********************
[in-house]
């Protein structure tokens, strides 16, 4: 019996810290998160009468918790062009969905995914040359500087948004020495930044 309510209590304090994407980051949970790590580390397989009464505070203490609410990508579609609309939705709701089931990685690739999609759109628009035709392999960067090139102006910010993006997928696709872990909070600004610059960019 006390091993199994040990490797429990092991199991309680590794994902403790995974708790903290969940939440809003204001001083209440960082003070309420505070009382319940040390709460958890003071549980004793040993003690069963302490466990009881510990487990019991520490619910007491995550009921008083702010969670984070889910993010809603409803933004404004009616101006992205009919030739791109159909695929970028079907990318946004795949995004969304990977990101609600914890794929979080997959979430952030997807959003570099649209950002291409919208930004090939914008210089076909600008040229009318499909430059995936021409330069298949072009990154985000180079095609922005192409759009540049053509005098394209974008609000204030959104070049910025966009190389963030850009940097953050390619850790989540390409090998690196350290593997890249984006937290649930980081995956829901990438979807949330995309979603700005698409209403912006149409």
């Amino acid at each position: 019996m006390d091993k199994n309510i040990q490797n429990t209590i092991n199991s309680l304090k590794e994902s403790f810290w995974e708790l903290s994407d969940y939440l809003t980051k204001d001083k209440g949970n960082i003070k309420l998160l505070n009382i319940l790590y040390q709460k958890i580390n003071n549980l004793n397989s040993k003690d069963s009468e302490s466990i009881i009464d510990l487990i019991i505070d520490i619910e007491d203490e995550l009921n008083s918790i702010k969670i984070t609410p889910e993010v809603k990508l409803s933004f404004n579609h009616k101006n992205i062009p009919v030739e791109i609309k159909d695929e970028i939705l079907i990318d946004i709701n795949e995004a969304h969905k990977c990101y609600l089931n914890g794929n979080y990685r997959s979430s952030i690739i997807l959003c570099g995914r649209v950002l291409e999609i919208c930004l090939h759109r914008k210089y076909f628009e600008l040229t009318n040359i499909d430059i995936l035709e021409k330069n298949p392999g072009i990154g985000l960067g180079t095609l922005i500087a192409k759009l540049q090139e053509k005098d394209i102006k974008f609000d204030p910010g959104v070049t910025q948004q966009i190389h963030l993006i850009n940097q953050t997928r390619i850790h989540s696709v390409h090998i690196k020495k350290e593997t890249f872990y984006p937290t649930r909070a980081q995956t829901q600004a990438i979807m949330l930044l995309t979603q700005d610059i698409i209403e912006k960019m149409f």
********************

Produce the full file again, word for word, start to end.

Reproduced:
[in-house]
């Protein structure tokens, strides 16, 4: 019996810290998160009468918790062009969905995914040359500087948004020495930044 309510209590304090994407980051949970790590580390397989009464505070203490609410990508579609609309939705709701089931990685690739999609759109628009035709392999960067090139102006910010993006997928696709872990909070600004610059960019 006390091993199994040990490797429990092991199991309680590794994902403790995974708790903290969940939440809003204001001083209440960082003070309420505070009382319940040390709460958890003071549980004793040993003690069963302490466990009881510990487990019991520490619910007491995550009921008083702010969670984070889910993010809603409803933004404004009616101006992205009919030739791109159909695929970028079907990318946004795949995004969304990977990101609600914890794929979080997959979430952030997807959003570099649209950002291409919208930004090939914008210089076909600008040229009318499909430059995936021409330069298949072009990154985000180079095609922005192409759009540049053509005098394209974008609000204030959104070049910025966009190389963030850009940097953050390619850790989540390409090998690196350290593997890249984006937290649930980081995956829901990438979807949330995309979603700005698409209403912006149409």
């Amino acid at each position: 019996m006390d091993k199994n309510i040990q490797n429990t209590i092991n199991s309680l304090k590794e994902s403790f810290w995974e708790l903290s994407d969940y939440l809003t980051k204001d001083k209440g949970n960082i003070k309420l998160l505070n009382i319940l790590y040390q709460k958890i580390n003071n549980l004793n397989s040993k003690d069963s009468e302490s466990i009881i009464d510990l487990i019991i505070d520490i619910e007491d203490e995550l009921n008083s918790i702010k969670i984070t609410p889910e993010v809603k990508l409803s933004f404004n579609h009616k101006n992205i062009p009919v030739e791109i609309k159909d695929e970028i939705l079907i990318d946004i709701n795949e995004a969304h969905k990977c990101y609600l089931n914890g794929n979080y990685r997959s979430s952030i690739i997807l959003c570099g995914r649209v950002l291409e999609i919208c930004l090939h759109r914008k210089y076909f628009e600008l040229t009318n040359i499909d430059i995936l035709e021409k330069n298949p392999g072009i990154g985000l960067g180079t095609l922005i500087a192409k759009l540049q090139e053509k005098d394209i102006k974008f609000d204030p910010g959104v070049t910025q948004q966009i190389h963030l993006i850009n940097q953050t997928r390619i850790h989540s696709v390409h090998i690196k020495k350290e593997t890249f872990y984006p937290t649930r909070a980081q995956t829901q600004a990438i979807m949330l930044l995309t979603q700005d610059i698409i209403e912006k960019m149409f």